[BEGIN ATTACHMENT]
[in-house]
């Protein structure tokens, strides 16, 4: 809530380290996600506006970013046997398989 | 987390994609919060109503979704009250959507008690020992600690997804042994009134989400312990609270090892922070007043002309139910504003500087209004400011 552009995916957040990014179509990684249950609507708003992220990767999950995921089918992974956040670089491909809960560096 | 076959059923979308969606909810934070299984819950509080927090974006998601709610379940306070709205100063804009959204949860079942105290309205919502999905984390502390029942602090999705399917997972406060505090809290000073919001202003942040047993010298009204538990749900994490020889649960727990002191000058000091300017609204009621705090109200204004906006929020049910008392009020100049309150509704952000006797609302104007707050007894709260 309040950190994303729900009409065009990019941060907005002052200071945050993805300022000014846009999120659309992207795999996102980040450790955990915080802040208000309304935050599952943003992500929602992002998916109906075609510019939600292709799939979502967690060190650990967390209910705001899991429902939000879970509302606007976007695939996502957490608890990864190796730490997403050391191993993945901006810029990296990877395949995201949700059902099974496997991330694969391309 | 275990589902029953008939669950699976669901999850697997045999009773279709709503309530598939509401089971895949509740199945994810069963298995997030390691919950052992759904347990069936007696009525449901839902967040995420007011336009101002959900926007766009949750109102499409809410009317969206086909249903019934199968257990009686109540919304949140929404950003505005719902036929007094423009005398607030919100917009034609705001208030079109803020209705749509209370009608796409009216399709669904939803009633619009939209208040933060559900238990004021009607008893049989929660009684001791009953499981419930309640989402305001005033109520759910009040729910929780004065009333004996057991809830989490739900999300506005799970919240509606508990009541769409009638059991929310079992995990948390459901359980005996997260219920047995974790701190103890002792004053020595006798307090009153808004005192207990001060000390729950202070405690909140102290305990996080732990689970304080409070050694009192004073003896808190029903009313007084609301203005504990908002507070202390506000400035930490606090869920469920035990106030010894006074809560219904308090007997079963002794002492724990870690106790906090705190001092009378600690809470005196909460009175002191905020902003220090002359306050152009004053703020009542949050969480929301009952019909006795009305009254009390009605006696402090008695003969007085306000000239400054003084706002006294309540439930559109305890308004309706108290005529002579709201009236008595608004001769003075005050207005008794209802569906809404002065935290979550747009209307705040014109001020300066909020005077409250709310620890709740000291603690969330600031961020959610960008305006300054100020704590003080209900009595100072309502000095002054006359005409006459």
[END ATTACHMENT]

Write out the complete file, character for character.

[in-house]
């Protein structure tokens, strides 16, 4: 809530380290996600506006970013046997398989 | 987390994609919060109503979704009250959507008690020992600690997804042994009134989400312990609270090892922070007043002309139910504003500087209004400011 552009995916957040990014179509990684249950609507708003992220990767999950995921089918992974956040670089491909809960560096 | 076959059923979308969606909810934070299984819950509080927090974006998601709610379940306070709205100063804009959204949860079942105290309205919502999905984390502390029942602090999705399917997972406060505090809290000073919001202003942040047993010298009204538990749900994490020889649960727990002191000058000091300017609204009621705090109200204004906006929020049910008392009020100049309150509704952000006797609302104007707050007894709260 309040950190994303729900009409065009990019941060907005002052200071945050993805300022000014846009999120659309992207795999996102980040450790955990915080802040208000309304935050599952943003992500929602992002998916109906075609510019939600292709799939979502967690060190650990967390209910705001899991429902939000879970509302606007976007695939996502957490608890990864190796730490997403050391191993993945901006810029990296990877395949995201949700059902099974496997991330694969391309 | 275990589902029953008939669950699976669901999850697997045999009773279709709503309530598939509401089971895949509740199945994810069963298995997030390691919950052992759904347990069936007696009525449901839902967040995420007011336009101002959900926007766009949750109102499409809410009317969206086909249903019934199968257990009686109540919304949140929404950003505005719902036929007094423009005398607030919100917009034609705001208030079109803020209705749509209370009608796409009216399709669904939803009633619009939209208040933060559900238990004021009607008893049989929660009684001791009953499981419930309640989402305001005033109520759910009040729910929780004065009333004996057991809830989490739900999300506005799970919240509606508990009541769409009638059991929310079992995990948390459901359980005996997260219920047995974790701190103890002792004053020595006798307090009153808004005192207990001060000390729950202070405690909140102290305990996080732990689970304080409070050694009192004073003896808190029903009313007084609301203005504990908002507070202390506000400035930490606090869920469920035990106030010894006074809560219904308090007997079963002794002492724990870690106790906090705190001092009378600690809470005196909460009175002191905020902003220090002359306050152009004053703020009542949050969480929301009952019909006795009305009254009390009605006696402090008695003969007085306000000239400054003084706002006294309540439930559109305890308004309706108290005529002579709201009236008595608004001769003075005050207005008794209802569906809404002065935290979550747009209307705040014109001020300066909020005077409250709310620890709740000291603690969330600031961020959610960008305006300054100020704590003080209900009595100072309502000095002054006359005409006459």